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  • Writer's pictureESSEX FREE PRESS

The road to Tokyo 2021: Five years in the making

- 28-year-old Cottam Native, Kelsey Balkwill,

looking to make Canadian Olympic track team

Photos courtesy of Athletics Canada: Balkwill runs during the 2018 IAAF World Indoor Championships, held in Birmingham, England. The 400-metre runner place 19th in that competition. She is optimistic heading into the summer as she trains at LSU in Louisiana.

by Garrett Fodor

Kelsey Balkwill’s message to aspiring athletes is simple: “Do it because you love it,” and everything else will follow. It is the same saying by which the 28-year-old Cottam native lives.

  As the 400-metre hurdler prepares to qualify and earn a spot on the Canadian Olympic team, she reflects on ups and downs, she has been through. Balkwill recalls she was first introduced to track when she was a grade seven student at Gosfield North Public School.

  Looking back onto her career thus far, she recognizes the support system she had when she was first introduced into the sport. She credits her former Gosfield North Public School Vice Principal and teacher, Frank Mazzara, and her long-time neighbour, Izzy Oozer, for showing her the fun in it, so early. The following year, in grade eight, Balkwill continued to progress in track. She joined the summer track program before she began her secondary studies at Essex District High School.

  “Frank was the first person to really show me and tell me how I was talented and that I could do this more and really got me to love track,” Balkwill recalled. “I was this scrawny, little straggly long-legged kid running around, having so much fun having no pressure of if I win this race, or if I don’t, or if I run this time or anything like that. It was just pure. I love going out here and running, whether I run fast or slow, it has no impact on my love for track. I love what I’m doing.”

  Balkwill said her love of track kept bringing her back to the sport. Like many growing up, she had times where she quit and took a break to focus on other activities, including basketball. It was not until grade 12 did Balkwill really began to fall back in love with track and began to solely focus on the sport again.

  After returning to track full-time, Balkwill received a full-ride scholarship offer to the University of Miami in 2011. Being a hurdler with a chance to race more competitively, she jumped at the opportunity. After four-years, in 2015, she graduated the program.

  Since graduating, Balkwill has used her experience, and the advice she has received throughout the years, to encourage the next generation of athletes. Since 2013, Balkwill has served as a coach at Border City Athletics Club. Since 2019, she has been a powerlifting coach at Elite Training Systems (ETS) Windsor, where she works with this region’s next generation of elite talent, along with local NHL players.

  While coaching, she worked to get her Masters in Sport Physiology at the University of Windsor, which she obtained in 2020.

  “I think that there’s a lot of stigma around females in the weight room, but then they see me lifting or coaching and they see what they can do,” Balkwill said. “I think that being a female, it gives girls just another outlet where they can ask questions, they can feel comfortable speaking about a wide-range of topics, and it may be a little bit more awkward for them if it was a male coach.”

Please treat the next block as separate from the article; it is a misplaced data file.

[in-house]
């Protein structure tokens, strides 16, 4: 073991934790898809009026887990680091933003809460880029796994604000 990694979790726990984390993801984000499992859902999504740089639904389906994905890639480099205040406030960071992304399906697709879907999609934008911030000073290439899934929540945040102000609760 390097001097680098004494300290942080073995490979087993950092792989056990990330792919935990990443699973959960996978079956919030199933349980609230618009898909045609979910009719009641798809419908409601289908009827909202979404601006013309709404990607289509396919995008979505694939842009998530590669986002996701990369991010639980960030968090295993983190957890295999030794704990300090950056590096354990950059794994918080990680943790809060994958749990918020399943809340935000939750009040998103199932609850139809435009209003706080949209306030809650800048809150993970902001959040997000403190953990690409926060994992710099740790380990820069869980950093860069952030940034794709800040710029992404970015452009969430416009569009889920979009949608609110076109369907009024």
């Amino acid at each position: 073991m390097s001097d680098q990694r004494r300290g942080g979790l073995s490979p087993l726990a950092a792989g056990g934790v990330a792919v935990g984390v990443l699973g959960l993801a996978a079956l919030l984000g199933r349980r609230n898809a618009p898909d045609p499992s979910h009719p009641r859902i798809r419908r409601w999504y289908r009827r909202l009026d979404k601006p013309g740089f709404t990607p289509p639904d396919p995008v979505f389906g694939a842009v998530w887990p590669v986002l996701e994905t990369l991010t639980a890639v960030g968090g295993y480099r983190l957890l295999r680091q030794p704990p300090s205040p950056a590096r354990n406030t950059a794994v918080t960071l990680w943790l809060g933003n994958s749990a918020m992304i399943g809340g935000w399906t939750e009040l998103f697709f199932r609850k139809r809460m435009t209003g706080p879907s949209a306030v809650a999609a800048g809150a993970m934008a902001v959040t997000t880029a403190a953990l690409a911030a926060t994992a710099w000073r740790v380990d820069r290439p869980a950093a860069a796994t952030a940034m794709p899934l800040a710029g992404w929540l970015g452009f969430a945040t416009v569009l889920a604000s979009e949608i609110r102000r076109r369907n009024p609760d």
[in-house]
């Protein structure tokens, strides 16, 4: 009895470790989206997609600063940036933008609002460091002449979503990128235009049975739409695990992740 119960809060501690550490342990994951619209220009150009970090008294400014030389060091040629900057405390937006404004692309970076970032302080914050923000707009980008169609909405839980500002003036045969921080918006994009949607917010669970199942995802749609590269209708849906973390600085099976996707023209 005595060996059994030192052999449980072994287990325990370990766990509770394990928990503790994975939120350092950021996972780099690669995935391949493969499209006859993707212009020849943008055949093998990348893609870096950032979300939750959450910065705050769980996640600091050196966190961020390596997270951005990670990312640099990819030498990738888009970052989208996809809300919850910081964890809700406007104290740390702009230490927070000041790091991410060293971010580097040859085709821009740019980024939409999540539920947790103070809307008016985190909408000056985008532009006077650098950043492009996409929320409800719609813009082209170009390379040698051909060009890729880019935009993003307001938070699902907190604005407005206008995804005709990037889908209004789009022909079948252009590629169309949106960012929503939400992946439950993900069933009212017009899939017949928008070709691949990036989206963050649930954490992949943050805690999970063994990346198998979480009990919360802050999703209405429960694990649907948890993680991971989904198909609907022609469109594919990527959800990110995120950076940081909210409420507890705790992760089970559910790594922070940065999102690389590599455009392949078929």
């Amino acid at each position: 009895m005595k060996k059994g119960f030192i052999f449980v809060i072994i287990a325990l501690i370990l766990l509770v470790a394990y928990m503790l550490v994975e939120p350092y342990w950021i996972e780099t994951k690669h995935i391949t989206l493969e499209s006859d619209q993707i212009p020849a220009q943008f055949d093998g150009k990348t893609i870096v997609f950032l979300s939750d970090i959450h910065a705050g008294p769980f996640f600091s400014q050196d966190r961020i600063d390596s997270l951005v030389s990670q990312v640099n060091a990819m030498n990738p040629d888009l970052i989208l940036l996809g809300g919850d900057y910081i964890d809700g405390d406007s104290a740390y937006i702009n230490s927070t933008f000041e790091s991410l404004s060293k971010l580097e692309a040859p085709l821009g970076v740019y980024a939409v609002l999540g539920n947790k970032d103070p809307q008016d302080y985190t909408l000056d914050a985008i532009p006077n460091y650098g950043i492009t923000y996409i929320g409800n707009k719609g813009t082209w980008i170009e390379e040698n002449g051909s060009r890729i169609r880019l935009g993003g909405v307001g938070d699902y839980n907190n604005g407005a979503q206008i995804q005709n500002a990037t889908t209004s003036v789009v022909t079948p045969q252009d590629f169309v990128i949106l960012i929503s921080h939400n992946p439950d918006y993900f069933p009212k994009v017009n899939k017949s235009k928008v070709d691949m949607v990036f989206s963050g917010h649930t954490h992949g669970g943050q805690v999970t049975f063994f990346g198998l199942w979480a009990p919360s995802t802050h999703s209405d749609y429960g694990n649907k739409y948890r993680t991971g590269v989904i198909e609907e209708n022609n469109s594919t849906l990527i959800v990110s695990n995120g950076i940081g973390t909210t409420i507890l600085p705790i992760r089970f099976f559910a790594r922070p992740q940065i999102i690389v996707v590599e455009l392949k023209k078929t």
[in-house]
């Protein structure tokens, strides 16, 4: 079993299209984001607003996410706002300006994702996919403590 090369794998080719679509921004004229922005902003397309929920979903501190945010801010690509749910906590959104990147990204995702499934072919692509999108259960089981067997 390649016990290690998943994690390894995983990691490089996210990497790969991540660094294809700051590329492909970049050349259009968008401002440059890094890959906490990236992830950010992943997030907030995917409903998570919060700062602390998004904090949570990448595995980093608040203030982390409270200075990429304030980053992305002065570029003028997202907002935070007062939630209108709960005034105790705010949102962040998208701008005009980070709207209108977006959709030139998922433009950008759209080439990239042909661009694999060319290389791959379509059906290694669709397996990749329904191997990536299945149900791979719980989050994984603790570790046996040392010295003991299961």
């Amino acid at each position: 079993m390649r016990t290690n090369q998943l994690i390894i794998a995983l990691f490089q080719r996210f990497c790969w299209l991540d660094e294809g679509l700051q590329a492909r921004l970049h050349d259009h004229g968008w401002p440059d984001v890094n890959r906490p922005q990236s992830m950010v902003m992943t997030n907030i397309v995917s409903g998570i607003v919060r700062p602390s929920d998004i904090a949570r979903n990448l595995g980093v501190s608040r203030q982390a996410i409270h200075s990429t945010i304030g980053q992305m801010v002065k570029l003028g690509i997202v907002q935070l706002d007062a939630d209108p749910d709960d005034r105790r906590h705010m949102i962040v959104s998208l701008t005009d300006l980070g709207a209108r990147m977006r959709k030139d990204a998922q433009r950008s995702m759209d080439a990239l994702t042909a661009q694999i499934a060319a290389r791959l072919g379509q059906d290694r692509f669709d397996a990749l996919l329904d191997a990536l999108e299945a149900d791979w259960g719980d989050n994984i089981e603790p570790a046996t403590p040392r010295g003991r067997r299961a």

Balkwill said in the last few years, the University of Windsor and ETS have helped put Windsor-Essex on the map for developing athletes and allowing high-level athletes a spot to train. She is excited to see the potential for the next generations to come out of the region. While she knows her on-track career cannot last forever, she admits she is more excited to see her young athletes’ success and their stories.

  “I think that everyone always wants to see a role model, they always want to see someone like maybe I can do that, too,” Balkwill said. “I’m from Cottam and still live there. I went to Gosfield North and EDHS and I managed to get an NCAA Division I scholarship. To many, that seems like a reach, but if I can do it, maybe they can, too. I’m very open with my experiences, running fast, running slow, my injuries. It’s not all sunshine and rainbows and I’ve struggled immensely too, but if you have a goal, you’ll reach it and its all progress.”

  While the last 14-months have been anything but ordinary for anyone, Balkwill said she has her sights set on her goal as well. Amid the COVID-19 pandemic, Balkwill and her coach, Kurt Downes, have had to adapt their training. In the beginning of the pandemic, she noted that with shutdowns, they had rented out the upper portion of Sears, put track down, and she ran there. Like many athletes, Balkwill is in her final stages of training ahead of the Olympic Trials in June.

  Balkwill has been training in the US for the last month, with access to tracks, warm climate, and races that she believes will help her. 

  Whether she makes the team or not, Balkwill admits the constants in her life will be her love for track and the support system she has, which has helped her get to where she is today. She credits her late Gosfield North Public School Coach, Mazzara, for introducing her to track, and even calling and watching meets when she was in school. She also credits her family for always supporting her and allowing her to follow her dreams.

  Balkwill is also thankful for Downes, for his support and coaching, and Joey Garland, for helping create ETS and giving athletes a supportive environment. 


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